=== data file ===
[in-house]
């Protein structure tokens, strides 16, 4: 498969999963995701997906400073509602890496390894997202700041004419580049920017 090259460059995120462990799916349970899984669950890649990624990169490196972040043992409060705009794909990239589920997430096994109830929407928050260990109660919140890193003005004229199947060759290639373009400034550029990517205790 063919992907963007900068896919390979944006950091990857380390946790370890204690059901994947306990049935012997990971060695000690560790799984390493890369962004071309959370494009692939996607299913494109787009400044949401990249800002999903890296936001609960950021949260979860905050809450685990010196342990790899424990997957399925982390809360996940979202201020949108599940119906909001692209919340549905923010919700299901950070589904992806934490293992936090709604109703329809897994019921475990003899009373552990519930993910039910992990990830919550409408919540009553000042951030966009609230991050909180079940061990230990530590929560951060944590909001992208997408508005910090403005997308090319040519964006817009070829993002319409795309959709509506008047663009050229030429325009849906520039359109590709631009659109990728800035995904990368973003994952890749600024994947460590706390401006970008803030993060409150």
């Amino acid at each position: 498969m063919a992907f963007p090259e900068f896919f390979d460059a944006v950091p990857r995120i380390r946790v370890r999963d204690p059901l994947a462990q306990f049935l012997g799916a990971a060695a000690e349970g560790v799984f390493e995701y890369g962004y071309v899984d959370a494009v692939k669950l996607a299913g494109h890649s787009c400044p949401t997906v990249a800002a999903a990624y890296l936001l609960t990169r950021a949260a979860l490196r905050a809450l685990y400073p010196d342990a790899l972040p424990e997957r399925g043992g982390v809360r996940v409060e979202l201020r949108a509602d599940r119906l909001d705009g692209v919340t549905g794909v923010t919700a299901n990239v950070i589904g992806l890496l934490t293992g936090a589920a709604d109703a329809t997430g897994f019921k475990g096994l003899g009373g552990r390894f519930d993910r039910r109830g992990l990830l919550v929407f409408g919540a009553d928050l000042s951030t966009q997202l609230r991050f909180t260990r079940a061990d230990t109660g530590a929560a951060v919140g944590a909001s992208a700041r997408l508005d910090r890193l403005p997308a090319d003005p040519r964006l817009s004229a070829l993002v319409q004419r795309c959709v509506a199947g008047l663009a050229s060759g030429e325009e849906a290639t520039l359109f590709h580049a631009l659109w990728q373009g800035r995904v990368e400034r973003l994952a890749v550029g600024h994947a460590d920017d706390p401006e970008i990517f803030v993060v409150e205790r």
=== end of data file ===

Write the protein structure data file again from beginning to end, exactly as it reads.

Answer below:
[in-house]
């Protein structure tokens, strides 16, 4: 498969999963995701997906400073509602890496390894997202700041004419580049920017 090259460059995120462990799916349970899984669950890649990624990169490196972040043992409060705009794909990239589920997430096994109830929407928050260990109660919140890193003005004229199947060759290639373009400034550029990517205790 063919992907963007900068896919390979944006950091990857380390946790370890204690059901994947306990049935012997990971060695000690560790799984390493890369962004071309959370494009692939996607299913494109787009400044949401990249800002999903890296936001609960950021949260979860905050809450685990010196342990790899424990997957399925982390809360996940979202201020949108599940119906909001692209919340549905923010919700299901950070589904992806934490293992936090709604109703329809897994019921475990003899009373552990519930993910039910992990990830919550409408919540009553000042951030966009609230991050909180079940061990230990530590929560951060944590909001992208997408508005910090403005997308090319040519964006817009070829993002319409795309959709509506008047663009050229030429325009849906520039359109590709631009659109990728800035995904990368973003994952890749600024994947460590706390401006970008803030993060409150």
């Amino acid at each position: 498969m063919a992907f963007p090259e900068f896919f390979d460059a944006v950091p990857r995120i380390r946790v370890r999963d204690p059901l994947a462990q306990f049935l012997g799916a990971a060695a000690e349970g560790v799984f390493e995701y890369g962004y071309v899984d959370a494009v692939k669950l996607a299913g494109h890649s787009c400044p949401t997906v990249a800002a999903a990624y890296l936001l609960t990169r950021a949260a979860l490196r905050a809450l685990y400073p010196d342990a790899l972040p424990e997957r399925g043992g982390v809360r996940v409060e979202l201020r949108a509602d599940r119906l909001d705009g692209v919340t549905g794909v923010t919700a299901n990239v950070i589904g992806l890496l934490t293992g936090a589920a709604d109703a329809t997430g897994f019921k475990g096994l003899g009373g552990r390894f519930d993910r039910r109830g992990l990830l919550v929407f409408g919540a009553d928050l000042s951030t966009q997202l609230r991050f909180t260990r079940a061990d230990t109660g530590a929560a951060v919140g944590a909001s992208a700041r997408l508005d910090r890193l403005p997308a090319d003005p040519r964006l817009s004229a070829l993002v319409q004419r795309c959709v509506a199947g008047l663009a050229s060759g030429e325009e849906a290639t520039l359109f590709h580049a631009l659109w990728q373009g800035r995904v990368e400034r973003l994952a890749v550029g600024h994947a460590d920017d706390p401006e970008i990517f803030v993060v409150e205790r």